You can use the Commvault software to back up, restore, and migrate stateful Kubernetes applications and data.
You can back up the applications and the data, or only the data volumes. You can perform backups at different levels of granularity. For example, you can back up clusters or namespaces. You can perform backups using labels or selectors, and you can even select individual items to back up.
You can use the global search bar to find, add, and perform actions on Kubernetes clusters, applications, or other objects.
For application-consistent backups, you must have customized scripts for each application or volume. For more information, see Application Consistent Protection for Kubernetes.
Environments You Can Back Up
Back up Kubernetes-orchestrated clusters, on-premises or cloud (such as GCP, and AWS), and managed Kubernetes PaaS offerings (such as GKE, EKS, and AKS).
All API resources visible to the kube-api-server, with the exception of Jobs, Roles, and ClusterRoleBindings:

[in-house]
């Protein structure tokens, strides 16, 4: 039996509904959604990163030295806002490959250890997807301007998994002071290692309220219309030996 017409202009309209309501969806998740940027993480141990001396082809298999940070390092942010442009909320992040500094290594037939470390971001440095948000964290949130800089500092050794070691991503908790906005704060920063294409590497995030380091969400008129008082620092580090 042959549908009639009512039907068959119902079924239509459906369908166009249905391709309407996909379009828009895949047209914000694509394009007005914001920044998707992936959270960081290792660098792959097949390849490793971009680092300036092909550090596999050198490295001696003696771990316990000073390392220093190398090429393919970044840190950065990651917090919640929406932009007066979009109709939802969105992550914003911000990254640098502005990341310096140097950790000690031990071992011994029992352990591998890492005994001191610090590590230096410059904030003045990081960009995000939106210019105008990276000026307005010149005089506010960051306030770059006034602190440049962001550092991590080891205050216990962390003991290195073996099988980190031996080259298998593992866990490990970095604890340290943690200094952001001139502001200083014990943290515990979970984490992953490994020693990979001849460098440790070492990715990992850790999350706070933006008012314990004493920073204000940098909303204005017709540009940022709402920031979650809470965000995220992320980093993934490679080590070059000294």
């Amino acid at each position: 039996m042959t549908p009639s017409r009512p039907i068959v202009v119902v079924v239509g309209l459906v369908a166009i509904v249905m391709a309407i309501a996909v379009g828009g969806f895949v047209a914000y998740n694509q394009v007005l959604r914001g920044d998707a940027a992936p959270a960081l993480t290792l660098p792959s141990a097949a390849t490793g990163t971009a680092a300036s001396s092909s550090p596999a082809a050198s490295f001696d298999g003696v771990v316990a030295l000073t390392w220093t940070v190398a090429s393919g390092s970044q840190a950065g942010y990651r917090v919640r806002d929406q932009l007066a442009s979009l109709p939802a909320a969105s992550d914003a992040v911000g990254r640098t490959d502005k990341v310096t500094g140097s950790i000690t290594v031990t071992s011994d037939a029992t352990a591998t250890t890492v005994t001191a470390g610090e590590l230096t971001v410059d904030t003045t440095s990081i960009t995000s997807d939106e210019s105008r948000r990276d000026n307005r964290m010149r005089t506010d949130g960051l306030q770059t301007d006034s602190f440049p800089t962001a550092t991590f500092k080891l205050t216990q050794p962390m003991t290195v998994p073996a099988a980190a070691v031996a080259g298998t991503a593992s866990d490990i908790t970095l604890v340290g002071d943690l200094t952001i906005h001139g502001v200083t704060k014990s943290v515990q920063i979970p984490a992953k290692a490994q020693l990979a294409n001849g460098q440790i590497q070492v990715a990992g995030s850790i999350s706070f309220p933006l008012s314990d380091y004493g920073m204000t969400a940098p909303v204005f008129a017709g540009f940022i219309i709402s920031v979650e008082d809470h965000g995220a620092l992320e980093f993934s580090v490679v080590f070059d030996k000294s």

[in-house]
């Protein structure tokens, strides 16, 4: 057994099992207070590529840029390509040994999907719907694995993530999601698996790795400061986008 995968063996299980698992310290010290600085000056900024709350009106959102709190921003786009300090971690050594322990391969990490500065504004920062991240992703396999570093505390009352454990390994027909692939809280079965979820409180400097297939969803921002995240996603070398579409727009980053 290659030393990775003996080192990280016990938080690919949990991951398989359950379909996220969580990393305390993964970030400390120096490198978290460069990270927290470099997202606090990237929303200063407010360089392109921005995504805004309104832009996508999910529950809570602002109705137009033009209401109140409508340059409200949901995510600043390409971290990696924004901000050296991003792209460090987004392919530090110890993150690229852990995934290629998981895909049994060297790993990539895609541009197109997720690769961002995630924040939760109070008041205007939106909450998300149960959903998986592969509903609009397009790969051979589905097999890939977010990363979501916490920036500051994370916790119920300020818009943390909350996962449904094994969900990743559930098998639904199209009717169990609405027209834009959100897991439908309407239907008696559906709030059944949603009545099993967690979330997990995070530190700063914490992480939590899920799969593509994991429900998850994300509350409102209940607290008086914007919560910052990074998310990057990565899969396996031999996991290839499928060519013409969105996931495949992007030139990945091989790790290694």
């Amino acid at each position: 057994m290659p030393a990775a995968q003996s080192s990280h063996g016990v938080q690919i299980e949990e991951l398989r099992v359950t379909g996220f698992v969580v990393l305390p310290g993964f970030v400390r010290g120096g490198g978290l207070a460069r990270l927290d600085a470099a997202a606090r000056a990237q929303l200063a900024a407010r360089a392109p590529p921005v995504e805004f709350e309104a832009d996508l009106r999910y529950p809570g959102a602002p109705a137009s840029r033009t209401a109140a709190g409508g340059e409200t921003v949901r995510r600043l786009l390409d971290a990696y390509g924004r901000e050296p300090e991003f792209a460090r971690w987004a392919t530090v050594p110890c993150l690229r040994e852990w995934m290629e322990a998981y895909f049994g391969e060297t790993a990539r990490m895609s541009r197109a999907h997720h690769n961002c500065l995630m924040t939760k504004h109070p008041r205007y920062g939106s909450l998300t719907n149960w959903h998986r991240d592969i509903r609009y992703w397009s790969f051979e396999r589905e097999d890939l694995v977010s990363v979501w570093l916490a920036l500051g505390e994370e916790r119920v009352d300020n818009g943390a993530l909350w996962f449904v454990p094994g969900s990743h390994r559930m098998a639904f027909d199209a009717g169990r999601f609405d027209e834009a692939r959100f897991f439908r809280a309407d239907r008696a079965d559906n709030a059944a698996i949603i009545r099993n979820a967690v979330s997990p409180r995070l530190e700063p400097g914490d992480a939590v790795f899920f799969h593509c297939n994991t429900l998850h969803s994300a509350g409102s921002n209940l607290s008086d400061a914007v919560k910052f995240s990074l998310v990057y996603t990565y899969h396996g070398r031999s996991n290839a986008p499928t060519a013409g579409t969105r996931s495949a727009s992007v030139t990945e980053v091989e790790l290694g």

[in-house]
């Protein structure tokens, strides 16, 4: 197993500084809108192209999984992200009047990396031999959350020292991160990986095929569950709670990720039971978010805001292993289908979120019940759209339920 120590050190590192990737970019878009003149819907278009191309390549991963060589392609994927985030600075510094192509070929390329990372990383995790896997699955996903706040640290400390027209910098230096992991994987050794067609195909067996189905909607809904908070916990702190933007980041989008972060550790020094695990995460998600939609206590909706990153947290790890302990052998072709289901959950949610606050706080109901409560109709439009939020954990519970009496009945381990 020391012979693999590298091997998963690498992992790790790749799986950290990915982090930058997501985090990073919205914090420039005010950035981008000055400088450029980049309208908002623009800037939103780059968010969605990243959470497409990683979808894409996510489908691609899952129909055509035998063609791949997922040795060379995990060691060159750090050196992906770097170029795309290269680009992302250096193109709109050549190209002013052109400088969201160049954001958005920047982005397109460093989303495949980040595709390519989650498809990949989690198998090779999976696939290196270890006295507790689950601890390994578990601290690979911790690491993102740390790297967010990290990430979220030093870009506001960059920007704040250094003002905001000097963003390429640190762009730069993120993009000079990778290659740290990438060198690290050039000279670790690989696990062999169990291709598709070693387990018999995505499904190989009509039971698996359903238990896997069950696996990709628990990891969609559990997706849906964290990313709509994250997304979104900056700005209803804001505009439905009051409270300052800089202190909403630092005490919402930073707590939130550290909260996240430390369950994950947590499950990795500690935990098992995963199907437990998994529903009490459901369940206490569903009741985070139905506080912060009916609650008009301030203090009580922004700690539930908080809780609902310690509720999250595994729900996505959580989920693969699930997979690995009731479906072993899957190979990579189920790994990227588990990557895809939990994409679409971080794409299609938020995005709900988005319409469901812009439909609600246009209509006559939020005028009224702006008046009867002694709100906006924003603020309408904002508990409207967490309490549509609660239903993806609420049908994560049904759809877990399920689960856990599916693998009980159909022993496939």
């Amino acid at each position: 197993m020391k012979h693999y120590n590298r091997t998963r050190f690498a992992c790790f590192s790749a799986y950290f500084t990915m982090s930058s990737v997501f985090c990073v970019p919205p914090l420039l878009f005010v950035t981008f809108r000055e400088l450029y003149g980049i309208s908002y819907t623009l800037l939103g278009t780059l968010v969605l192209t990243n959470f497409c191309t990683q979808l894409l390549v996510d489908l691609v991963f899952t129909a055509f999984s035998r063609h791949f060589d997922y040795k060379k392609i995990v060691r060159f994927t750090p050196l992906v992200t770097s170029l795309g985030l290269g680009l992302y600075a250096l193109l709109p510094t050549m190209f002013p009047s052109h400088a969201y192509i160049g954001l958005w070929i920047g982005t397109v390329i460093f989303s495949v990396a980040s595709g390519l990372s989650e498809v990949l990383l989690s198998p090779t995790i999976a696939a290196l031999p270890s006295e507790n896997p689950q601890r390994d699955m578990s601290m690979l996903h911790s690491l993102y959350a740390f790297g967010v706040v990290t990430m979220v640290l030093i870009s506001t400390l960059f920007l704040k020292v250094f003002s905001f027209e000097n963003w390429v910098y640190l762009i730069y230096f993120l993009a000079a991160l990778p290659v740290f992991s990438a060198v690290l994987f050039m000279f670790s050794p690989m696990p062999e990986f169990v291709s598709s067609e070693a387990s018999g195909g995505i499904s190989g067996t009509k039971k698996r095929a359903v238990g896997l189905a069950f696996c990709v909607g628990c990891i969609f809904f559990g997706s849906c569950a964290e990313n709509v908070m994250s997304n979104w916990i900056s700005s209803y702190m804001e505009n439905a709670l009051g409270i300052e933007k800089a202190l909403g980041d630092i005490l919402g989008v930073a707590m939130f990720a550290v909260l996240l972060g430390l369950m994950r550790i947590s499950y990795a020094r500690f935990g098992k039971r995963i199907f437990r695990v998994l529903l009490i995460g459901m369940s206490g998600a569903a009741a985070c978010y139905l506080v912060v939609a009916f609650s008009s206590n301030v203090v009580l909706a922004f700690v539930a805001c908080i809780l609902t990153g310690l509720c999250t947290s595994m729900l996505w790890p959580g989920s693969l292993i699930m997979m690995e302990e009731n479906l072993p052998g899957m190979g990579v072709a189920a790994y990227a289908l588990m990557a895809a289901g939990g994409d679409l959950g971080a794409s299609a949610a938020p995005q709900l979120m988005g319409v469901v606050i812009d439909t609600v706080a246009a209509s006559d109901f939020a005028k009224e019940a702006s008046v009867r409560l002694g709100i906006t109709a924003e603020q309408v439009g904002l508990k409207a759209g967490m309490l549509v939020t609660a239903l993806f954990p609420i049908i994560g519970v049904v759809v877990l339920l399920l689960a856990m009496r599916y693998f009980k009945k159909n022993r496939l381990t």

Container Storage Interface (CSI) and non-CSI backed-up persistent volumes and PersistentVolumeClaims (PVCs)
Back up custom resource definitions (CRDs)
What Is Not Backed Up
ServiceAccount + Secrets (cluster level)
API resources not related to applications
Backups You Can Perform
When You Can Perform Backups
On a schedule: The server plan that you assign manages scheduled backups
On demand: You can perform on-demand backups at any time
Restores You Can Perform
Recover a complete application to a previous point in time, including automatic deployment to a new application or a new cluster
Recover a sub-application from a composite (custom resource) application
Recover an individual data volume from an application, for attaching to a new application
Recover or download files and folders from data volumes, or from application YAML manifests
Granularity You Can Use for Restores
Application and data
Data (folders and files) from within the volume
Backups You Can Use for Restores
The most recent backup: For example, restore the most recent backup to its original location
A backup from a specific date: For example, restore data to a point in time before it became unusable
Backups from a date range: For example, restore data that was accidentally deleted
Destinations You Can Restore To
The current volume, application, or cluster (in place)
A different volume, application, or cluster (out of place)